I don’t know about you, but that’s increasingly becoming a challenge: when you have so much choice and so many pieces of content. How do you find something that you’re actually going to love? It’s getting harder and harder.
Jared Wade: To use an old economic term, I think the means of production are also now somewhat democratized. People can’t make the Avengers, per se, but many more people can produce high-quality video content now. Do you see more innovation and change from a global perspective as well? Might we find out that places like Colombia, Brazil, and China — other places outside of Los Angeles — can actually produce the type of movies, shows, and content that more people want to see?
“Yes, we are definitely getting resistance and concerns. But the customer will always win in the long run if they have a choice.” – Mitch Lowe
Mitch Lowe: That’s what really excites me. Now — and Netflix has played a big role in this, now that they’re supporting local content for local customers — this content is finding its way back to other countries. It’s now it’s easier for us in the United States to see more Latin American content — not just the big titles and novelas. We’re actually able to see some fantastic film and television series made in Latin America.
I think the same thing is happening around the world. There’s this great cross-pollination of creative content that is easier to see. People are fascinated by Chinese content, by African content, by Latin American content even in completely other parts of the world.
And like you said, it’s now easier also that content to be created. The tough part, no matter where you are or where you content is headed, is the story. The technology is easier, but it still comes back to whether you are telling a compelling story that people are actually interested in. That has always been a tough thing.
Jared Wade: Now you are at MoviePass. How is that going currently, and what are the goals over the coming year? I know that since you’ve come on, the price point has changed and you maybe have found some new markets. But it’s still a rapidly developing company, so where do you see things now?
Mitch Lowe: What I’m really trying to do for movie-going is the same thing that Netflix did for watching movies online and that is making it easier to see a wider variety of content by making it more affordable and reducing the barriers to seeing independent content, foreign content, and documentaries. And it goes back to what Netflix — among others, not just Netflix — really did: They got people into this concept of being able to try stuff without any incremental costs.
Even though what we were really trying to solve was the late-fee problem — the anxiety built upon the pressure of returning the movie — the byproduct ultimately was that people started watching something they never would have rented from Blockbuster. Because there was no incremental cost of watching something that was “iffy” in their mind, people started exploring film. They started exploring genres, exploring directors. And it actually expanded people’s interest in consumption.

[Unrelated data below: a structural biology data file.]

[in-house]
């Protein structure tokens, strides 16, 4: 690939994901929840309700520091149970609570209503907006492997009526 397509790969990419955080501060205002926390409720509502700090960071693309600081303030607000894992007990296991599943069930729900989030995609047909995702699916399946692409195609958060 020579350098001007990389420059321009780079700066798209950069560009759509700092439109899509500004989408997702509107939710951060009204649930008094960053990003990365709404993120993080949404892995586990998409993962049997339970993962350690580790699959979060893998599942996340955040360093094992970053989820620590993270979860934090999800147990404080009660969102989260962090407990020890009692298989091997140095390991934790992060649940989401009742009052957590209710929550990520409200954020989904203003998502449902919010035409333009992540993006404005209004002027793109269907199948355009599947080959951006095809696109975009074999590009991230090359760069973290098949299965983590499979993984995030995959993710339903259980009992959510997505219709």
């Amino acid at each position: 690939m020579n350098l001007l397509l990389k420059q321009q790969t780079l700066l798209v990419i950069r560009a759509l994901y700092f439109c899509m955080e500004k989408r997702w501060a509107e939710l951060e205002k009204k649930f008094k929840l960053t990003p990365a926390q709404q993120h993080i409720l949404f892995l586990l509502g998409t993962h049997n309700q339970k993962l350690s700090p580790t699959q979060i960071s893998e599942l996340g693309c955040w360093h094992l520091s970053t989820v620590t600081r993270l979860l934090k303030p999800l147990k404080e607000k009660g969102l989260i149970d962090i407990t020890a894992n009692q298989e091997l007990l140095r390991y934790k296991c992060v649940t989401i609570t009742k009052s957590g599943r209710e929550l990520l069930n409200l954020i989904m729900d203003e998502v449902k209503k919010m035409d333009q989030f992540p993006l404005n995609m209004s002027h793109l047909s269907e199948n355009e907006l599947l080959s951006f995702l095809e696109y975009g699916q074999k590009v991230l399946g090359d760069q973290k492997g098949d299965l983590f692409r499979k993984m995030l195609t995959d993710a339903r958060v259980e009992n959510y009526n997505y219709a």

So at MoviePass, by creating a low-cost price to be able to go as many times as you want — it’s really Netflix for the movie theater — people are already starting to see films that they wouldn’t see otherwise. In fact, our customers are increasing, by almost 100%, the amount that they going to films that make under $20 million at the box office.
And for theaters, we’re getting people to go during the daytime and during the weekdays when there are tons of available seats. So it’s having a big impact, and now it’s a matter of launching a price point that it would be insane not to take. And we’re about to announce something along those lines.
(Ed note: This conversation took just before the public announcement of the massive price drop for MoviePass service. It now costs $9.99 per month and allows users to see one movie per day at most theaters in the United States. More details can be found here.)
Jared Wade: Has it been a big challenge to get these old-world, brick-and-mortar companies to see the same vision you’re seeing? I imagine they, at least on some level, are trying to protect every ticket dollar that they have. As a somewhat younger outsider who has seen the Netflix thing and seen the Napster thing happen, I would see their biggest problem as getting people to still want to go to the movie theater. I mean, there’s almost no reason to go other than the exclusivity of the first year or the spectacle of a blockbuster action movie where the theater experience is really different.
“The beauty of being a startup is that you don’t have an asset that you need to protect.” – Mitch Lowe
Mitch Lowe: Yes. You know, in almost every industry, the incumbents — the powerful players — are always nervous about new entities coming in. It goes back to the idea of a startup not having to protect an asset. They can come in and an essentially say: “What do customers really, really want that the incumbents, for one reason or another, haven’t delivered?”
If you look at the last 10 years, theaters have continued to raise their prices — roughly 50% — while ticket sales have dropped 6%. And you know from a consumer point of view they look at all the alternatives — whether online or Netflix or cable — the cost of that same content has been dropping dramatically. It really reminds me of Blockbuster. Blockbuster, had they been brave, they could have competed with Netflix. They just were terrified of giving customers the deal that they wanted.
And so we’re seeing the same thing. Whether it’s studios or movie theaters, they’re very nervous about any kind of price disruption, and to me it’s so silly because we just happen to you have a better grasp on what the customer wants and the ability to deliver it without having to protect a business. So, yes, we’re getting the same kind of resistance.